By Sally Theobald, ReBUILD consortium
What decision space do health service managers have, and what affects this? How can support and mentoring help managers to better use their decision space? How can good practice be shared to improve decentralised governance structures more widely?
These are some of the questions discussed in an engaging panel session in the recent Global Symposium on Health Systems Research in Cape Town. Participants from a wide range of contexts in Africa and Asia contributed to the rich discussion. There was agreement on many key issues, both on constraints and on promising ways of addressing these constraints and improving health worker performance. Above all, there was a desire to continue to share experiences and learning, through existing and new networks, and to support District Health Management Teams and others in improved governance and decision making.
Discussing decision space Soraya Elloker, sub-district manager, City of Cape Town, and member of Health Systems Research: District Innovation, Action and Learning for Health System Development (DIAHLS) Project, explained “We have lots of decision space – what’s important is how we make these decisions and the evidence we draw on, how we engage our staff …. and persuade them that this is a good decision….” But decision space is also shaped by politics, power and resources. Aaron Black, from the Health policy project in Kenya said that politics and resources are key, and that you can have “a huge decisions space but if there is no money or resources the decision space is redundant.” Stefan Peters from Makerere University and the Karolinska Institute summed up nicely: Power was “the elephant in the room, or the whale as we are in Cape Town!”
Patricia Akweongo, University of Ghana, described her experience with the PERFORM project in supporting and mentoring DMHTs to undertake a reflective action research process to improve workforce performance. Having identified problems and linked them into district plans the problems were prioritised using an iterative process to review cause and effect. In many cases these related to time and staff’s ability to proactively deliver on key tasks. In one area, for example, poor roads and transport challenges were constraining health officers’ ability to both plan deliver on their vital work. Time was also taken up receiving (or waiting to receive) visitors. In both cases, solutions to these problems were identified through the reflective action process, and a degree of ownership of the problem and of having solved it at district level, was engendered.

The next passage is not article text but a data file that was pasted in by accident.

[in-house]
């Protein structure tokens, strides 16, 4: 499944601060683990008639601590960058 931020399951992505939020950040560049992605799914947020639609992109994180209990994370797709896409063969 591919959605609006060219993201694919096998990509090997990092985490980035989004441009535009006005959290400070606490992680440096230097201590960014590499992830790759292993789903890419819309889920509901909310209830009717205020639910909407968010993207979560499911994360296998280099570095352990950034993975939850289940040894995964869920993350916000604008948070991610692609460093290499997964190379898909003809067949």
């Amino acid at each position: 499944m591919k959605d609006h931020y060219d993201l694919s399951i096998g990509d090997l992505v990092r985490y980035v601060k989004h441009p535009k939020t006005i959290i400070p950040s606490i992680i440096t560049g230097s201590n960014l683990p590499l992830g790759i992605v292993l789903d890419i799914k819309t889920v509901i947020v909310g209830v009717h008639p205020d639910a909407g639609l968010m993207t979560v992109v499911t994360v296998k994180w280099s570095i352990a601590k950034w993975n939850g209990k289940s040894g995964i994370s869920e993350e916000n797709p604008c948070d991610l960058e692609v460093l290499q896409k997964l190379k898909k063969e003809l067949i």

Districts are where health systems are realised and are central to good practice to support decentralised governance structures. Delanyo Dovlo (World Health Organization Regional Office for Africa) argued that the district is the point where we can move and improve the health systems, and that districts need to feel comfortable in solving their own problems. “The challenges lie in ensuring that ongoing improvement at district level becomes part of standard practice. What are the incentives for a district to continue doing this? … We are all part of a system that is interwoven so we need to move it all together for impact”. The Ebola crisis has brought this to the fore, highlighting the frequently absent or collapsed links between districts and communities.
Districts “…have been forgotten for a while.” Bruno Meessen, concurring on the importance of the district, was delighted to see so many people at a session on districts. A community of practice he is involved with in West Africa celebrated 25 years of action at the district level last year. Partnership and leadership would move this vision forward. With an online forum and blog, he is trying to mobilise more actors: “We must unite in this complex area.”
The session was hosted by the PERFORM project which is working in three decentralised African settings (Tanzania, Uganda and Ghana) where District Health Management Teams (DHMTs) have some autonomy and decision space in certain areas for action. PERFORM uses participatory action research approaches to make better use of the current health workforce through developing and supporting integrated human resource and management strategies.